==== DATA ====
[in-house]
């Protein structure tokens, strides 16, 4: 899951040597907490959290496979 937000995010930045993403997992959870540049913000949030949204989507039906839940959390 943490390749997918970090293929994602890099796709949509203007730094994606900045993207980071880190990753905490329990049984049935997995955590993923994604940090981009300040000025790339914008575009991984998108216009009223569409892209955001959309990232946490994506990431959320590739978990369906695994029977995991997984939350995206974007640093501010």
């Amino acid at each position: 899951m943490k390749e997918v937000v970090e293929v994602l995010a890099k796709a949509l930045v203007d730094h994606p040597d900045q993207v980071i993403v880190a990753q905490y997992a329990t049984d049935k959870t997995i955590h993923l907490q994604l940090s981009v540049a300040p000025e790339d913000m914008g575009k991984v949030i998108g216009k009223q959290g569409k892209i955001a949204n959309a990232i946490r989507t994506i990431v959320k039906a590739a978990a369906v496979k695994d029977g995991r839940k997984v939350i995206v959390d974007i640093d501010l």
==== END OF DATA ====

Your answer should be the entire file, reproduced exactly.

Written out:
[in-house]
């Protein structure tokens, strides 16, 4: 899951040597907490959290496979 937000995010930045993403997992959870540049913000949030949204989507039906839940959390 943490390749997918970090293929994602890099796709949509203007730094994606900045993207980071880190990753905490329990049984049935997995955590993923994604940090981009300040000025790339914008575009991984998108216009009223569409892209955001959309990232946490994506990431959320590739978990369906695994029977995991997984939350995206974007640093501010």
């Amino acid at each position: 899951m943490k390749e997918v937000v970090e293929v994602l995010a890099k796709a949509l930045v203007d730094h994606p040597d900045q993207v980071i993403v880190a990753q905490y997992a329990t049984d049935k959870t997995i955590h993923l907490q994604l940090s981009v540049a300040p000025e790339d913000m914008g575009k991984v949030i998108g216009k009223q959290g569409k892209i955001a949204n959309a990232i946490r989507t994506i990431v959320k039906a590739a978990a369906v496979k695994d029977g995991r839940k997984v939350i995206v959390d974007i640093d501010l």